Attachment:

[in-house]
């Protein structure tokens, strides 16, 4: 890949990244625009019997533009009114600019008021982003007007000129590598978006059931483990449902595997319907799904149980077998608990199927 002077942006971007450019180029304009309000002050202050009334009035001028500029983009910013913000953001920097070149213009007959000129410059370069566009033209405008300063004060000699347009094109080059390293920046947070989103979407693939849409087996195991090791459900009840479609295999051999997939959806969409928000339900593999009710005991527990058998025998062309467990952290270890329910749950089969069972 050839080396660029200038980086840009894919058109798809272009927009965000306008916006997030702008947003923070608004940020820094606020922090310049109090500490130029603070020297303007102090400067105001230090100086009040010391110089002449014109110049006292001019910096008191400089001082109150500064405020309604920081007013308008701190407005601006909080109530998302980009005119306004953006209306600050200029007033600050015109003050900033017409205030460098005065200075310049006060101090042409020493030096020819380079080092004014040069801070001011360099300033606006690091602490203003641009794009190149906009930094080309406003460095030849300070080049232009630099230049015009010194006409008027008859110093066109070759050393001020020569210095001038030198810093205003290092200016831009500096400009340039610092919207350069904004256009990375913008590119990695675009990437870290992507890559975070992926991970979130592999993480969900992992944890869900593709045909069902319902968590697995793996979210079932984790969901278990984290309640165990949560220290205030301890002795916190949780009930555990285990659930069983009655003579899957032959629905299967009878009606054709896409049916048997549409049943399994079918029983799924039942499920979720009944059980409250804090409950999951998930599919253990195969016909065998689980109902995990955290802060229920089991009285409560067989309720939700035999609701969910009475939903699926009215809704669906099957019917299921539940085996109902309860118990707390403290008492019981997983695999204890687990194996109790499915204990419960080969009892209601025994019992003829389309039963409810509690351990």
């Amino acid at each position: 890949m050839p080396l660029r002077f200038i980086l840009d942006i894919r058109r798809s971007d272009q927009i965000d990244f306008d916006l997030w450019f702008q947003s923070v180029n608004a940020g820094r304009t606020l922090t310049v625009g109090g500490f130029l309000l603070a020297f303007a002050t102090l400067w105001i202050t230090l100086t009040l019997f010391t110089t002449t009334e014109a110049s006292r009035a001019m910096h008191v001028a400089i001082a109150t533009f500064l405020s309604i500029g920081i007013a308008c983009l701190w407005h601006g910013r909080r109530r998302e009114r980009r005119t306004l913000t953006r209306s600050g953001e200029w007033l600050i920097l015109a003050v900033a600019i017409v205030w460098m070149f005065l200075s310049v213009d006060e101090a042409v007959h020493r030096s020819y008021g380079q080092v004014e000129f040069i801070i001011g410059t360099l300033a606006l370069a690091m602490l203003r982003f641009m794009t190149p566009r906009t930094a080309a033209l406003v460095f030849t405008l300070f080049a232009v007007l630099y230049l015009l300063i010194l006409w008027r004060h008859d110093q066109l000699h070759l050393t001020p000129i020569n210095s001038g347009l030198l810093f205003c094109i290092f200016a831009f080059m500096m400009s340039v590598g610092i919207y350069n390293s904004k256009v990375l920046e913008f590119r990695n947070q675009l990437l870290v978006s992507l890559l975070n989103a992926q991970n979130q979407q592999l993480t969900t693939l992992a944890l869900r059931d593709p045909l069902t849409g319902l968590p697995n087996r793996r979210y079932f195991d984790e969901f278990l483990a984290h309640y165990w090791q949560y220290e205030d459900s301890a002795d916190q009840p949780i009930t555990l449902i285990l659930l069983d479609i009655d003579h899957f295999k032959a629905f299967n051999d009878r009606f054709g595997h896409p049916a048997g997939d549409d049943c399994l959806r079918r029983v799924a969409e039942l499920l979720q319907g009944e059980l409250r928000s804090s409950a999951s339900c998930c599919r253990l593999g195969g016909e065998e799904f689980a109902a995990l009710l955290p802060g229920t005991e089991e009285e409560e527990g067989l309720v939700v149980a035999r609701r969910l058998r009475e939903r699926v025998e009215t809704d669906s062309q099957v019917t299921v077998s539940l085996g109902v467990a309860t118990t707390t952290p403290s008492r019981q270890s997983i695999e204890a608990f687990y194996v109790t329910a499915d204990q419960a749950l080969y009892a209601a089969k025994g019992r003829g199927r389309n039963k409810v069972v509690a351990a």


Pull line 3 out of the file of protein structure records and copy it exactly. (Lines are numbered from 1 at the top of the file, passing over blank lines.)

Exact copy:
């Amino acid at each position: 890949m050839p080396l660029r002077f200038i980086l840009d942006i894919r058109r798809s971007d272009q927009i965000d990244f306008d916006l997030w450019f702008q947003s923070v180029n608004a940020g820094r304009t606020l922090t310049v625009g109090g500490f130029l309000l603070a020297f303007a002050t102090l400067w105001i202050t230090l100086t009040l019997f010391t110089t002449t009334e014109a110049s006292r009035a001019m910096h008191v001028a400089i001082a109150t533009f500064l405020s309604i500029g920081i007013a308008c983009l701190w407005h601006g910013r909080r109530r998302e009114r980009r005119t306004l913000t953006r209306s600050g953001e200029w007033l600050i920097l015109a003050v900033a600019i017409v205030w460098m070149f005065l200075s310049v213009d006060e101090a042409v007959h020493r030096s020819y008021g380079q080092v004014e000129f040069i801070i001011g410059t360099l300033a606006l370069a690091m602490l203003r982003f641009m794009t190149p566009r906009t930094a080309a033209l406003v460095f030849t405008l300070f080049a232009v007007l630099y230049l015009l300063i010194l006409w008027r004060h008859d110093q066109l000699h070759l050393t001020p000129i020569n210095s001038g347009l030198l810093f205003c094109i290092f200016a831009f080059m500096m400009s340039v590598g610092i919207y350069n390293s904004k256009v990375l920046e913008f590119r990695n947070q675009l990437l870290v978006s992507l890559l975070n989103a992926q991970n979130q979407q592999l993480t969900t693939l992992a944890l869900r059931d593709p045909l069902t849409g319902l968590p697995n087996r793996r979210y079932f195991d984790e969901f278990l483990a984290h309640y165990w090791q949560y220290e205030d459900s301890a002795d916190q009840p949780i009930t555990l449902i285990l659930l069983d479609i009655d003579h899957f295999k032959a629905f299967n051999d009878r009606f054709g595997h896409p049916a048997g997939d549409d049943c399994l959806r079918r029983v799924a969409e039942l499920l979720q319907g009944e059980l409250r928000s804090s409950a999951s339900c998930c599919r253990l593999g195969g016909e065998e799904f689980a109902a995990l009710l955290p802060g229920t005991e089991e009285e409560e527990g067989l309720v939700v149980a035999r609701r969910l058998r009475e939903r699926v025998e009215t809704d669906s062309q099957v019917t299921v077998s539940l085996g109902v467990a309860t118990t707390t952290p403290s008492r019981q270890s997983i695999e204890a608990f687990y194996v109790t329910a499915d204990q419960a749950l080969y009892a209601a089969k025994g019992r003829g199927r389309n039963k409810v069972v509690a351990a």